John Hageman covers North Dakota politics from the Forum News Service bureau in Bismarck. He attended the University of Minnesota in the Twin Cities, where he studied journalism and political science, and he previously worked at the Grand Forks Herald and Bemidji Pioneer.
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BISMARCK — North Dakota budget director Pam Sharp will retire next month after more than three decades in state government, Gov. Doug Burgum said Monday, Oct. 30. Sharp, the Office of Management and Budget director, "will assist in a temporary position throughout the transition to new leadership," according to a news release. Her retirement is effective Nov. 30, capping off a career that saw North Dakota’s fiscal fortunes swing dramatically in recent years.
BISMARCK -- North Dakota Tax Commissioner Ryan Rauschenberger will serve almost a year of unsupervised probation under a plea agreement reached last week for his drunk driving arrest. Rauschenberger was arrested by a Highway Patrol officer late last month in Mandan for driving under the influence of alcohol, a Class B misdemeanor. A breath test indicated he had a .206 percent blood alcohol content, more than twice the legal limit.
MINOT AIR FORCE BASE — Vice President Mike Pence lauded airmen here as the country's "backbone" while highlighting the base's role in deterring threats from abroad Friday, Oct. 27. The base Pence visited is the only one in the country with two nuclear missions, with B-52 bombers and intercontinental ballistic missiles. He said the Trump administration "will make sure that our nuclear deterrent is stronger than ever before" and declared that the "the era of budget cuts to the American military are over."
BISMARCK—Amid lingering uncertainty over federal health care policy, North Dakota's insurance commissioner said Thursday, Oct. 26, Sanford Health Plan will remain on the state's Affordable Care Act individual exchange next year, but only in some counties. Sanford's TRUE plan will be available on the exchange for residents of Cass, Traill, Burleigh, Morton and Oliver counties. Its Simplicity plan will be available statewide off the exchange.
BISMARCK—The North Dakota Senate's chief budget writer said this week the $400,000 in severance paid to employees of the state's now-defunct tobacco prevention agency "continued a pattern of abuse" that helped justify its elimination. State lawmakers voted to repeal the Center for Tobacco Prevention and Control Policy, known as BreatheND, earlier this year. Nine employees received severance for six months of pay and for the cost of six months of health insurance, totaling $400,739, said Pam Sharp, the Office of Management and Budget director.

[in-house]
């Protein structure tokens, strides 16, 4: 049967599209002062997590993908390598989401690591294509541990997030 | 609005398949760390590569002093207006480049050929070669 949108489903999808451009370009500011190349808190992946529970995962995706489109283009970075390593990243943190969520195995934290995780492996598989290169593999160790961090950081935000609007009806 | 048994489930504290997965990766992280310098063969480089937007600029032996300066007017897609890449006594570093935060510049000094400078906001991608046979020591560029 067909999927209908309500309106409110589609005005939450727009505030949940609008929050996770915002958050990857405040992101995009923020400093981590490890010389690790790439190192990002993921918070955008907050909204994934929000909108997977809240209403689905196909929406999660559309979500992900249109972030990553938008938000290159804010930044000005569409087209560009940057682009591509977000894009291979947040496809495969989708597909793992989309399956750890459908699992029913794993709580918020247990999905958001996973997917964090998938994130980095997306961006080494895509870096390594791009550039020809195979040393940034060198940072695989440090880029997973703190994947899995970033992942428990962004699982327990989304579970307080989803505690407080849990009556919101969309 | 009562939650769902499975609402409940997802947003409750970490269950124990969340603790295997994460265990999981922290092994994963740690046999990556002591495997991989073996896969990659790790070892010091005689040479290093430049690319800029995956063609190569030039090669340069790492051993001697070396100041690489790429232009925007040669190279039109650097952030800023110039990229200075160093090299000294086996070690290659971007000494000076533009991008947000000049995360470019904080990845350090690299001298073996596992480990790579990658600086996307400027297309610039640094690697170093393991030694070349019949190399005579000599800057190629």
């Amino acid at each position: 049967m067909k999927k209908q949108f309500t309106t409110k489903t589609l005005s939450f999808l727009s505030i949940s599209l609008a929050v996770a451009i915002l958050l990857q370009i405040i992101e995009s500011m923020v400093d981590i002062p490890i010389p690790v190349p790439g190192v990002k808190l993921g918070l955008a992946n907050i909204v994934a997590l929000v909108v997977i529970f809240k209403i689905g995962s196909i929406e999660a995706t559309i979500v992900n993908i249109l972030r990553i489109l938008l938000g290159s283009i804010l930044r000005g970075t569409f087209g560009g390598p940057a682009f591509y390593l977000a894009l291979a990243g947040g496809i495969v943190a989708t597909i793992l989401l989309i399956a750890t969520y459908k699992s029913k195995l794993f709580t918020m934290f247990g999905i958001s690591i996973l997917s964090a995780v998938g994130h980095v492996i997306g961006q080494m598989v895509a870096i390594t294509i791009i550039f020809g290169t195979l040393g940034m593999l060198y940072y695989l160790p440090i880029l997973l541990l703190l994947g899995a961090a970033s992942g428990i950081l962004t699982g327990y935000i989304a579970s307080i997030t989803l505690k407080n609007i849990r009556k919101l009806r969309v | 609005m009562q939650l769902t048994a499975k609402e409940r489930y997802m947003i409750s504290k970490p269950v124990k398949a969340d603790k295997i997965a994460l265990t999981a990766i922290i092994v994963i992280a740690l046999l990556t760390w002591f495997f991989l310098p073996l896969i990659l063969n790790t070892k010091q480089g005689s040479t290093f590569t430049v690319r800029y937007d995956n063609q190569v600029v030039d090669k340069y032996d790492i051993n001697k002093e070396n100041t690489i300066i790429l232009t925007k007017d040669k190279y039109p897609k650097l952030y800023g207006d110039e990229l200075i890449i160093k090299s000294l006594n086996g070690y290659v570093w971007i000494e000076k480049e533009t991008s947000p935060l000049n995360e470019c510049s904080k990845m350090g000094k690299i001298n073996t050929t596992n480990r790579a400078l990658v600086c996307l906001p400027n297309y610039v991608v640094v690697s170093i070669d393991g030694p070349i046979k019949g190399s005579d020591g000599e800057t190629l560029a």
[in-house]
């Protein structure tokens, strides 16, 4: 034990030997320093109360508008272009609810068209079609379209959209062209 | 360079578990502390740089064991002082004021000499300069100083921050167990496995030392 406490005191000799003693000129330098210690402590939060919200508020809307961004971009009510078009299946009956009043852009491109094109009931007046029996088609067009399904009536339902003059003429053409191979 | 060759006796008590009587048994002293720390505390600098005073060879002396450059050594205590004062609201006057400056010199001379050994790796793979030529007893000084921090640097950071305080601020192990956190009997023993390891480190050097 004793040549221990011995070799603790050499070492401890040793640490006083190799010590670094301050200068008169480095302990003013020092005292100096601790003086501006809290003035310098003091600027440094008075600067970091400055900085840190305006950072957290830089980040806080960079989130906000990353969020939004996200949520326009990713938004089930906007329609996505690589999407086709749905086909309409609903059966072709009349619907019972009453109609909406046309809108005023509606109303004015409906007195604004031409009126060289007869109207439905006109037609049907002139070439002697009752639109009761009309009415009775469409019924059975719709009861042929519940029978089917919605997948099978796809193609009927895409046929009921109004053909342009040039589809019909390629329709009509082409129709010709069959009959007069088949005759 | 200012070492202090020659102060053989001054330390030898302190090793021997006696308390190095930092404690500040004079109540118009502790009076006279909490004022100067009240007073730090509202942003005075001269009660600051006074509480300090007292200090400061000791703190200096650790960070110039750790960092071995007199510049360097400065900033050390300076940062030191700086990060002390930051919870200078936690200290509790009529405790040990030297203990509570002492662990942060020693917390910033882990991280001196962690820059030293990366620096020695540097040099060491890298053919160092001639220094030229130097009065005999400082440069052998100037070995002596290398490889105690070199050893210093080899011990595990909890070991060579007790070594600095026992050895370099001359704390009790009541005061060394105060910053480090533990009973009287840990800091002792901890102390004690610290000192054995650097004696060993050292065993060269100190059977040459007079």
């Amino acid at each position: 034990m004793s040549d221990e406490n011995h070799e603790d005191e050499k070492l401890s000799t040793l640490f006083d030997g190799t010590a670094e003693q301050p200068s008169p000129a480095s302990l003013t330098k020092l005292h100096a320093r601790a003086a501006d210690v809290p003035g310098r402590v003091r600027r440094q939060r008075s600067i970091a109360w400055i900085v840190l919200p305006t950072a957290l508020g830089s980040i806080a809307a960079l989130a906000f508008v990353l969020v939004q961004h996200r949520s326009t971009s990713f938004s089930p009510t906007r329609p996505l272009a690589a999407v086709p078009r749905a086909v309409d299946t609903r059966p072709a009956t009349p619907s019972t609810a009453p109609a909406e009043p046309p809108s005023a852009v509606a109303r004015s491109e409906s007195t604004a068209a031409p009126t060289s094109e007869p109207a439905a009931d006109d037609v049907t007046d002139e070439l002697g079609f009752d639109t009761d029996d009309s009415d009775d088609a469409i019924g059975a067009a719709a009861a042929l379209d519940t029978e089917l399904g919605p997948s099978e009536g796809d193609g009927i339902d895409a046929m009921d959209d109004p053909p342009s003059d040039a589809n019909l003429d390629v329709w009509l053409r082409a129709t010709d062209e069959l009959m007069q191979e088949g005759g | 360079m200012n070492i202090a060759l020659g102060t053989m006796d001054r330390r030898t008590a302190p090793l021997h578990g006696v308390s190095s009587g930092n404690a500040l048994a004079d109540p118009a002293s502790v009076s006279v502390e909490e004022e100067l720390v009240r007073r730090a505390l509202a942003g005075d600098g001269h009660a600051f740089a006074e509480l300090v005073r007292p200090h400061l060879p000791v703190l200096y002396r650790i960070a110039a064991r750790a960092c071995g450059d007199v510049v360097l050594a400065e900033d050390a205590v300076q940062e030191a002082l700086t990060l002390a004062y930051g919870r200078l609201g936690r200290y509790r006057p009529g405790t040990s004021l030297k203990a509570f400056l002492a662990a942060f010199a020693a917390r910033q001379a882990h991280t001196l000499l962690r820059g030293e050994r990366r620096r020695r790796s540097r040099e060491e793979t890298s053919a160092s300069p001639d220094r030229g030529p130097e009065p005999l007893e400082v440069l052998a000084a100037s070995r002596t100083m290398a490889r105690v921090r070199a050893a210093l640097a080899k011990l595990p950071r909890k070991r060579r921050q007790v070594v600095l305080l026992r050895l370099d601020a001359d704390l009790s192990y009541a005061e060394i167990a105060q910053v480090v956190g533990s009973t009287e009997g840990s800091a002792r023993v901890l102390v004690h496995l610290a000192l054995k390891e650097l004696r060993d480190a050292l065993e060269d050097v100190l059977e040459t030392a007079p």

BISMARCK—The state Supreme Court has denied a petition for a rehearing filed by opponents of a proposed hog farm near Buffalo, N.D. The denial, issued late last month, doesn't end the fight over the Rolling Green Family Farms project, the opponents' attorney Derrick Braaten said Tuesday, Oct. 24. But he said they likely won't pursue federal court over the matter.
BISMARCK — Amid declining shipments, the rail industry is phasing out "less-safe" tank cars carrying crude oil ahead of rapidly approaching deadlines to do so. The federally mandated deadlines to remove the DOT-111 tank cars from oil service came after several high-profile derailments involving Bakken crude. That included the deadly Lac-Megantic, Quebec, disaster in 2013 and the explosion near Casselton, N.D., later that year.
BISMARCK — Actions taken by state agencies will help make a live-saving opioid overdose antidote more widely available in North Dakota, a state human services official said Friday, Oct. 20. The moves come under an executive order signed by Gov. Doug Burgum in late September and represent further efforts to prevent opioid overdose deaths, which have skyrocketed around the country in recent years. The governor's order was focused on naloxone, a medication that reverses opioid overdose symptoms in an emergency.
BISMARCK — North Dakota newspaper officials are worried about a "general tightening" of government meetings and records this year, a pattern highlighted by reporters being kept out of recent summits on the Fargo-Moorhead flood diversion project. "It just seems like there's a general trend in government that used to be very much in favor of transparency now isn't," said Jack McDonald, attorney for the North Dakota Newspaper Association.
BISMARCK—North Dakota's insurance commissioner will deny additional health insurance rate increases after President Donald Trump's decision to cut off subsidies to insurers, the state insurance department said Tuesday, Oct. 17. The decision means the previously approved rates released earlier this month will stand. Premiums will increase by between 7.9 percent and 22.6 percent next year for North Dakota customers covered under the federal health care exchange.